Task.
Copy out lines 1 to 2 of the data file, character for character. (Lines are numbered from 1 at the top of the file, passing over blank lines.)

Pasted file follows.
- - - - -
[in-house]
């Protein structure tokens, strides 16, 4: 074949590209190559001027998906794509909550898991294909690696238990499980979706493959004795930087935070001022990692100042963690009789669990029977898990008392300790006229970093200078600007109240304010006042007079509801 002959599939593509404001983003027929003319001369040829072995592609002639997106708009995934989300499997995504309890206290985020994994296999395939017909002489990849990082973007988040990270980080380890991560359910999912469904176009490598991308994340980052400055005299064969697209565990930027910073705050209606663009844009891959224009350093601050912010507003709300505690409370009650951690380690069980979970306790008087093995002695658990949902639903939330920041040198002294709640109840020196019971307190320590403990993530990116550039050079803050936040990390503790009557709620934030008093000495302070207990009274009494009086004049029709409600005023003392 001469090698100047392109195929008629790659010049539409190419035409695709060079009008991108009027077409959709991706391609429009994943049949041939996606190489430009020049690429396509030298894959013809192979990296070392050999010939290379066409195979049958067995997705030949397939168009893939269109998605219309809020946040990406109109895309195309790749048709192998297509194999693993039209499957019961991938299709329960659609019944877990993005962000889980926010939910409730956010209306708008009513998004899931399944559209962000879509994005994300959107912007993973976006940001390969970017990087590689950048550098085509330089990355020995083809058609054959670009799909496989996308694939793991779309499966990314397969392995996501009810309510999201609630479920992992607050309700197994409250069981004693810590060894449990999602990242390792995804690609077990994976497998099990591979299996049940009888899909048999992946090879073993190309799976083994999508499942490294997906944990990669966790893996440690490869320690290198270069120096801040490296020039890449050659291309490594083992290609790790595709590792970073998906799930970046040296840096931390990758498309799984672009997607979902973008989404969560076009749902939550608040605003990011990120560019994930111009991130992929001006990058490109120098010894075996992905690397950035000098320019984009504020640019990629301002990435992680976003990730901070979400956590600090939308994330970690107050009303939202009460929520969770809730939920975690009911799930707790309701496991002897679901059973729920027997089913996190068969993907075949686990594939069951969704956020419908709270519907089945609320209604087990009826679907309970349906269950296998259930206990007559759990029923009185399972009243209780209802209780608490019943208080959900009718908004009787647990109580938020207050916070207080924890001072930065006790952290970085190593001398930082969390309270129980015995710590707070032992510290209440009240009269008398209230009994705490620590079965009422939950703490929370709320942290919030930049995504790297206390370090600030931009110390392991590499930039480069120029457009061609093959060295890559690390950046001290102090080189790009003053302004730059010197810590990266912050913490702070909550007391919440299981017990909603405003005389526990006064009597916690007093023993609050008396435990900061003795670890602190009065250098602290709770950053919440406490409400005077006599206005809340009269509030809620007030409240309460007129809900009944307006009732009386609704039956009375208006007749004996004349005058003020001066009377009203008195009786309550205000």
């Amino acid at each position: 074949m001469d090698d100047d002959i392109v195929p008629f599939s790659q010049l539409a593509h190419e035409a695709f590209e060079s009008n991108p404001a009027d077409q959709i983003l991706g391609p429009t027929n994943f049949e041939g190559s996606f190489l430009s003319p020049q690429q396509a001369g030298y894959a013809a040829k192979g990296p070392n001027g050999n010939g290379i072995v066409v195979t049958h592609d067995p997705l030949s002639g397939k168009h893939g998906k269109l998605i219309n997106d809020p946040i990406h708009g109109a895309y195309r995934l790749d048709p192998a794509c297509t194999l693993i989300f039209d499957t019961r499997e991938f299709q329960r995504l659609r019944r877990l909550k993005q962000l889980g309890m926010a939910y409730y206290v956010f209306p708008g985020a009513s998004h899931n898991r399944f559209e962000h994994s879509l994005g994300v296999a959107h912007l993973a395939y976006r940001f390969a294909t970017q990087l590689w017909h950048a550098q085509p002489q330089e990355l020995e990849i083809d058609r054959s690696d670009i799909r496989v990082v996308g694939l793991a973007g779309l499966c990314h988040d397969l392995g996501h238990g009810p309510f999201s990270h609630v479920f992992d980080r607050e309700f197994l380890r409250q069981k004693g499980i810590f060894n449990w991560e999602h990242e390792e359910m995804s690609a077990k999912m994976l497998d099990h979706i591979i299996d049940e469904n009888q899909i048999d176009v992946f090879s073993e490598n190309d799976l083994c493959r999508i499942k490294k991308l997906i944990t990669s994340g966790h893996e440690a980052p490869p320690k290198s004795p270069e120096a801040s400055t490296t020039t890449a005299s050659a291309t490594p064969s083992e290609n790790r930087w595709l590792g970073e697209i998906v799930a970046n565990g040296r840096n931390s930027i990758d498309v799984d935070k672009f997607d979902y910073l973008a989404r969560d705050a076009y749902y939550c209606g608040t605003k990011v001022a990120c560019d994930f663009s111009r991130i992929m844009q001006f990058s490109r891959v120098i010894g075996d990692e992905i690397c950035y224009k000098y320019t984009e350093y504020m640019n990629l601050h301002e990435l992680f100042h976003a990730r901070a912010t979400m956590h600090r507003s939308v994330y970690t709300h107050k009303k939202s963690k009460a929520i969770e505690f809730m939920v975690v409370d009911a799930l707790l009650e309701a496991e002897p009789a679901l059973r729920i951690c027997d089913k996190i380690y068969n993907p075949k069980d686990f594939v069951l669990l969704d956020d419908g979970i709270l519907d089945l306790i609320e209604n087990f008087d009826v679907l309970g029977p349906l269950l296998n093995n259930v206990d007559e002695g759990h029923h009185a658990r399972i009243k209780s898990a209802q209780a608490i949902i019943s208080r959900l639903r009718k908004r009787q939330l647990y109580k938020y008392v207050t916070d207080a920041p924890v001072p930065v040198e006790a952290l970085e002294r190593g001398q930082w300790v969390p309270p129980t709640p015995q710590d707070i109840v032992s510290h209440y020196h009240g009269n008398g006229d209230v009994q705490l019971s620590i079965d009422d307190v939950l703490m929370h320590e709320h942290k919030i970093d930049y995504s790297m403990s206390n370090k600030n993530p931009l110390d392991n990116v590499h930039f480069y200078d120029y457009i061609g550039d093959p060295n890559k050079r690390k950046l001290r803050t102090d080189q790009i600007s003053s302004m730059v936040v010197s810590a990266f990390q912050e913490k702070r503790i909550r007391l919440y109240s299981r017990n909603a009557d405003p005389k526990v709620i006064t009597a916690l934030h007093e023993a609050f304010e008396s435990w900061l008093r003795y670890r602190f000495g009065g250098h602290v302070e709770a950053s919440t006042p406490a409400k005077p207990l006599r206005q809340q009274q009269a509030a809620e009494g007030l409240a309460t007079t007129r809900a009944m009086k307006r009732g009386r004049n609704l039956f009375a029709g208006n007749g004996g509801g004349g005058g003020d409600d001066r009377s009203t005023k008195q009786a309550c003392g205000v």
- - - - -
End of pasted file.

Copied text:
[in-house]
């Protein structure tokens, strides 16, 4: 074949590209190559001027998906794509909550898991294909690696238990499980979706493959004795930087935070001022990692100042963690009789669990029977898990008392300790006229970093200078600007109240304010006042007079509801 002959599939593509404001983003027929003319001369040829072995592609002639997106708009995934989300499997995504309890206290985020994994296999395939017909002489990849990082973007988040990270980080380890991560359910999912469904176009490598991308994340980052400055005299064969697209565990930027910073705050209606663009844009891959224009350093601050912010507003709300505690409370009650951690380690069980979970306790008087093995002695658990949902639903939330920041040198002294709640109840020196019971307190320590403990993530990116550039050079803050936040990390503790009557709620934030008093000495302070207990009274009494009086004049029709409600005023003392 001469090698100047392109195929008629790659010049539409190419035409695709060079009008991108009027077409959709991706391609429009994943049949041939996606190489430009020049690429396509030298894959013809192979990296070392050999010939290379066409195979049958067995997705030949397939168009893939269109998605219309809020946040990406109109895309195309790749048709192998297509194999693993039209499957019961991938299709329960659609019944877990993005962000889980926010939910409730956010209306708008009513998004899931399944559209962000879509994005994300959107912007993973976006940001390969970017990087590689950048550098085509330089990355020995083809058609054959670009799909496989996308694939793991779309499966990314397969392995996501009810309510999201609630479920992992607050309700197994409250069981004693810590060894449990999602990242390792995804690609077990994976497998099990591979299996049940009888899909048999992946090879073993190309799976083994999508499942490294997906944990990669966790893996440690490869320690290198270069120096801040490296020039890449050659291309490594083992290609790790595709590792970073998906799930970046040296840096931390990758498309799984672009997607979902973008989404969560076009749902939550608040605003990011990120560019994930111009991130992929001006990058490109120098010894075996992905690397950035000098320019984009504020640019990629301002990435992680976003990730901070979400956590600090939308994330970690107050009303939202009460929520969770809730939920975690009911799930707790309701496991002897679901059973729920027997089913996190068969993907075949686990594939069951969704956020419908709270519907089945609320209604087990009826679907309970349906269950296998259930206990007559759990029923009185399972009243209780209802209780608490019943208080959900009718908004009787647990109580938020207050916070207080924890001072930065006790952290970085190593001398930082969390309270129980015995710590707070032992510290209440009240009269008398209230009994705490620590079965009422939950703490929370709320942290919030930049995504790297206390370090600030931009110390392991590499930039480069120029457009061609093959060295890559690390950046001290102090080189790009003053302004730059010197810590990266912050913490702070909550007391919440299981017990909603405003005389526990006064009597916690007093023993609050008396435990900061003795670890602190009065250098602290709770950053919440406490409400005077006599206005809340009269509030809620007030409240309460007129809900009944307006009732009386609704039956009375208006007749004996004349005058003020001066009377009203008195009786309550205000």